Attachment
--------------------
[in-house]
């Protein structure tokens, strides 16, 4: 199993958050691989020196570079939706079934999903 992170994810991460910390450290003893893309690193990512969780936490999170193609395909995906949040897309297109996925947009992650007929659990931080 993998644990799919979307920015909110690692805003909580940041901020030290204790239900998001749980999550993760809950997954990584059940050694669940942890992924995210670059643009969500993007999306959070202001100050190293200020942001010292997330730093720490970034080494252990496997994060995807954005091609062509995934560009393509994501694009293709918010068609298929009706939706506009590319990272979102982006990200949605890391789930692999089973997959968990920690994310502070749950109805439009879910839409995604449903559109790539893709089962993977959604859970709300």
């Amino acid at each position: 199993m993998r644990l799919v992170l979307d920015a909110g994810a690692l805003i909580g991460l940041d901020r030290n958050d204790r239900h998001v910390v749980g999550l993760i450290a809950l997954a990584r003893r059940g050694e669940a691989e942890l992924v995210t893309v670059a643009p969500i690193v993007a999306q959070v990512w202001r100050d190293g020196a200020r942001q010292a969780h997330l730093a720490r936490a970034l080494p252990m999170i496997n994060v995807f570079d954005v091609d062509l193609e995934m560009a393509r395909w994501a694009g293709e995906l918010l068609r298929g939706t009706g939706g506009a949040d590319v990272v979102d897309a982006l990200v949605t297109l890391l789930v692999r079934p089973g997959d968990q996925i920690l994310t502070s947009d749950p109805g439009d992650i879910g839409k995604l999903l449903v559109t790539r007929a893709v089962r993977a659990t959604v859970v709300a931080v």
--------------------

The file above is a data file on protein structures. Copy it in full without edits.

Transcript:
[in-house]
């Protein structure tokens, strides 16, 4: 199993958050691989020196570079939706079934999903 992170994810991460910390450290003893893309690193990512969780936490999170193609395909995906949040897309297109996925947009992650007929659990931080 993998644990799919979307920015909110690692805003909580940041901020030290204790239900998001749980999550993760809950997954990584059940050694669940942890992924995210670059643009969500993007999306959070202001100050190293200020942001010292997330730093720490970034080494252990496997994060995807954005091609062509995934560009393509994501694009293709918010068609298929009706939706506009590319990272979102982006990200949605890391789930692999089973997959968990920690994310502070749950109805439009879910839409995604449903559109790539893709089962993977959604859970709300």
């Amino acid at each position: 199993m993998r644990l799919v992170l979307d920015a909110g994810a690692l805003i909580g991460l940041d901020r030290n958050d204790r239900h998001v910390v749980g999550l993760i450290a809950l997954a990584r003893r059940g050694e669940a691989e942890l992924v995210t893309v670059a643009p969500i690193v993007a999306q959070v990512w202001r100050d190293g020196a200020r942001q010292a969780h997330l730093a720490r936490a970034l080494p252990m999170i496997n994060v995807f570079d954005v091609d062509l193609e995934m560009a393509r395909w994501a694009g293709e995906l918010l068609r298929g939706t009706g939706g506009a949040d590319v990272v979102d897309a982006l990200v949605t297109l890391l789930v692999r079934p089973g997959d968990q996925i920690l994310t502070s947009d749950p109805g439009d992650i879910g839409k995604l999903l449903v559109t790539r007929a893709v089962r993977a659990t959604v859970v709300a931080v």